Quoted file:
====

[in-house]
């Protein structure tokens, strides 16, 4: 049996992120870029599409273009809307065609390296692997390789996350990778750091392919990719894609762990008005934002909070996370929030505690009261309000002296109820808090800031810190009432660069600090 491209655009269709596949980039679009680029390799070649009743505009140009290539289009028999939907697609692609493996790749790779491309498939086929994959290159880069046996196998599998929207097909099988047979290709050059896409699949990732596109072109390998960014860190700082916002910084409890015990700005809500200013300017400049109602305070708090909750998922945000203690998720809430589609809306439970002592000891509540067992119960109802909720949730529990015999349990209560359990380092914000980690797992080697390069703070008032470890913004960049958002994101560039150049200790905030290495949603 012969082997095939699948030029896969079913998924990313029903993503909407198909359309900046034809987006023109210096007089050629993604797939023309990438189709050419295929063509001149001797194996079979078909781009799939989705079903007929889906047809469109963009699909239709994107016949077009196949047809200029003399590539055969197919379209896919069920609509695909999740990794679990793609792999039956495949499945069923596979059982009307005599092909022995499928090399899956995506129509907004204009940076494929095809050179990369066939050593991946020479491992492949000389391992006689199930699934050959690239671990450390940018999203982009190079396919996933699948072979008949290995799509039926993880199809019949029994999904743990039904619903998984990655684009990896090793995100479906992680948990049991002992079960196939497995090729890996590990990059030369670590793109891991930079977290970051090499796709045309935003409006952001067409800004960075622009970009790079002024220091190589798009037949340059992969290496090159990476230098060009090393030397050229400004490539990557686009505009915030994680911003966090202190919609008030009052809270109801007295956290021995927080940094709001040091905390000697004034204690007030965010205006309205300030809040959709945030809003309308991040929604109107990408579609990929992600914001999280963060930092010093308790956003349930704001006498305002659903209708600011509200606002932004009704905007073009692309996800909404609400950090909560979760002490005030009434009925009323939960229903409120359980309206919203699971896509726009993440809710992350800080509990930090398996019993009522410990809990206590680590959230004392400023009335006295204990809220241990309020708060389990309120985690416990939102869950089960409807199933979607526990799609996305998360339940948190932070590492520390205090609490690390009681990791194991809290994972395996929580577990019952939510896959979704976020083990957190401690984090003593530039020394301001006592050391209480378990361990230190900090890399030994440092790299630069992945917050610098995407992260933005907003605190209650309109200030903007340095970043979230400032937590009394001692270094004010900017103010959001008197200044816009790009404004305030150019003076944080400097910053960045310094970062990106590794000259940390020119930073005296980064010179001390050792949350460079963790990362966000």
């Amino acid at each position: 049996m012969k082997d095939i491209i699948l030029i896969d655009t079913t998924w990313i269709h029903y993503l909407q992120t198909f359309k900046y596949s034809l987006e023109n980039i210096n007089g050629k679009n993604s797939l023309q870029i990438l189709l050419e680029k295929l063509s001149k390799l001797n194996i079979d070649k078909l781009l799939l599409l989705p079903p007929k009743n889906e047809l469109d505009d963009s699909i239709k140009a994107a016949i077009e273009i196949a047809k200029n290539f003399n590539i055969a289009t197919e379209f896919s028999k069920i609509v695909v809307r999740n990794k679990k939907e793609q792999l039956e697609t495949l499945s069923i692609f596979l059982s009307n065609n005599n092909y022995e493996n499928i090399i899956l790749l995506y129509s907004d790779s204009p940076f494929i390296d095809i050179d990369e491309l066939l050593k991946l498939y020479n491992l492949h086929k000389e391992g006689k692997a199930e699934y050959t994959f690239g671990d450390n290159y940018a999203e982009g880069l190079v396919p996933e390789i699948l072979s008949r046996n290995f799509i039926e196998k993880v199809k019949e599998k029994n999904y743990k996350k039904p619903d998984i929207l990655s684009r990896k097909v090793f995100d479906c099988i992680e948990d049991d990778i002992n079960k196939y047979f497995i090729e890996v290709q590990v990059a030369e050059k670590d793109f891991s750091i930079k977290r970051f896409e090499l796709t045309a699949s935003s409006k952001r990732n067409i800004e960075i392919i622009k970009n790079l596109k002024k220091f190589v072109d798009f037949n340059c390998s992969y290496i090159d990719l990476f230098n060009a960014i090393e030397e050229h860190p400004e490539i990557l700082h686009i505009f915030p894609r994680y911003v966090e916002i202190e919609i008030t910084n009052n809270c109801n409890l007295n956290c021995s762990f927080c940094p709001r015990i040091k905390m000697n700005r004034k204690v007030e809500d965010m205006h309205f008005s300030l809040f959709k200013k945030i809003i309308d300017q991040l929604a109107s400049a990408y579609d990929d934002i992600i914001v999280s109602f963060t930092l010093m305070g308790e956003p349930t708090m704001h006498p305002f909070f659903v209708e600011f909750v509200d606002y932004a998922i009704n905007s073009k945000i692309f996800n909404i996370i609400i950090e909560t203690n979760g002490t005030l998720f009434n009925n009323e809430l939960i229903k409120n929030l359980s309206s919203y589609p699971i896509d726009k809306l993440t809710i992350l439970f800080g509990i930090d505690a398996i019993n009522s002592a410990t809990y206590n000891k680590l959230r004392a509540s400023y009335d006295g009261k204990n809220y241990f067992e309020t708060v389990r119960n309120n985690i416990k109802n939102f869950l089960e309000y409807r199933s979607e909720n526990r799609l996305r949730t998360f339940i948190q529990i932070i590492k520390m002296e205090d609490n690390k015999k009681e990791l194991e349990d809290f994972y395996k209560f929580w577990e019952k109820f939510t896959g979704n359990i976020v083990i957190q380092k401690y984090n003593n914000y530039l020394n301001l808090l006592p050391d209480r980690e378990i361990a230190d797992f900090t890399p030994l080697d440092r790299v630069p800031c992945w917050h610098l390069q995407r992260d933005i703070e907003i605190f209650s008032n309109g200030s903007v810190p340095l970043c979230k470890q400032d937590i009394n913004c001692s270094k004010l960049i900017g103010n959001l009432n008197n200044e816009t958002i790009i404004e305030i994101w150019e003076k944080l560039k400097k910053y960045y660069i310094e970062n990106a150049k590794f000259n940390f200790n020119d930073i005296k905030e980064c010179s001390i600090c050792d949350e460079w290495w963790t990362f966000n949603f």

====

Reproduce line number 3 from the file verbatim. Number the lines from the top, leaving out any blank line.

């Amino acid at each position: 049996m012969k082997d095939i491209i699948l030029i896969d655009t079913t998924w990313i269709h029903y993503l909407q992120t198909f359309k900046y596949s034809l987006e023109n980039i210096n007089g050629k679009n993604s797939l023309q870029i990438l189709l050419e680029k295929l063509s001149k390799l001797n194996i079979d070649k078909l781009l799939l599409l989705p079903p007929k009743n889906e047809l469109d505009d963009s699909i239709k140009a994107a016949i077009e273009i196949a047809k200029n290539f003399n590539i055969a289009t197919e379209f896919s028999k069920i609509v695909v809307r999740n990794k679990k939907e793609q792999l039956e697609t495949l499945s069923i692609f596979l059982s009307n065609n005599n092909y022995e493996n499928i090399i899956l790749l995506y129509s907004d790779s204009p940076f494929i390296d095809i050179d990369e491309l066939l050593k991946l498939y020479n491992l492949h086929k000389e391992g006689k692997a199930e699934y050959t994959f690239g671990d450390n290159y940018a999203e982009g880069l190079v396919p996933e390789i699948l072979s008949r046996n290995f799509i039926e196998k993880v199809k019949e599998k029994n999904y743990k996350k039904p619903d998984i929207l990655s684009r990896k097909v090793f995100d479906c099988i992680e948990d049991d990778i002992n079960k196939y047979f497995i090729e890996v290709q590990v990059a030369e050059k670590d793109f891991s750091i930079k977290r970051f896409e090499l796709t045309a699949s935003s409006k952001r990732n067409i800004e960075i392919i622009k970009n790079l596109k002024k220091f190589v072109d798009f037949n340059c390998s992969y290496i090159d990719l990476f230098n060009a960014i090393e030397e050229h860190p400004e490539i990557l700082h686009i505009f915030p894609r994680y911003v966090e916002i202190e919609i008030t910084n009052n809270c109801n409890l007295n956290c021995s762990f927080c940094p709001r015990i040091k905390m000697n700005r004034k204690v007030e809500d965010m205006h309205f008005s300030l809040f959709k200013k945030i809003i309308d300017q991040l929604a109107s400049a990408y579609d990929d934002i992600i914001v999280s109602f963060t930092l010093m305070g308790e956003p349930t708090m704001h006498p305002f909070f659903v209708e600011f909750v509200d606002y932004a998922i009704n905007s073009k945000i692309f996800n909404i996370i609400i950090e909560t203690n979760g002490t005030l998720f009434n009925n009323e809430l939960i229903k409120n929030l359980s309206s919203y589609p699971i896509d726009k809306l993440t809710i992350l439970f800080g509990i930090d505690a398996i019993n009522s002592a410990t809990y206590n000891k680590l959230r004392a509540s400023y009335d006295g009261k204990n809220y241990f067992e309020t708060v389990r119960n309120n985690i416990k109802n939102f869950l089960e309000y409807r199933s979607e909720n526990r799609l996305r949730t998360f339940i948190q529990i932070i590492k520390m002296e205090d609490n690390k015999k009681e990791l194991e349990d809290f994972y395996k209560f929580w577990e019952k109820f939510t896959g979704n359990i976020v083990i957190q380092k401690y984090n003593n914000y530039l020394n301001l808090l006592p050391d209480r980690e378990i361990a230190d797992f900090t890399p030994l080697d440092r790299v630069p800031c992945w917050h610098l390069q995407r992260d933005i703070e907003i605190f209650s008032n309109g200030s903007v810190p340095l970043c979230k470890q400032d937590i009394n913004c001692s270094k004010l960049i900017g103010n959001l009432n008197n200044e816009t958002i790009i404004e305030i994101w150019e003076k944080l560039k400097k910053y960045y660069i310094e970062n990106a150049k590794f000259n940390f200790n020119d930073i005296k905030e980064c010179s001390i600090c050792d949350e460079w290495w963790t990362f966000n949603f």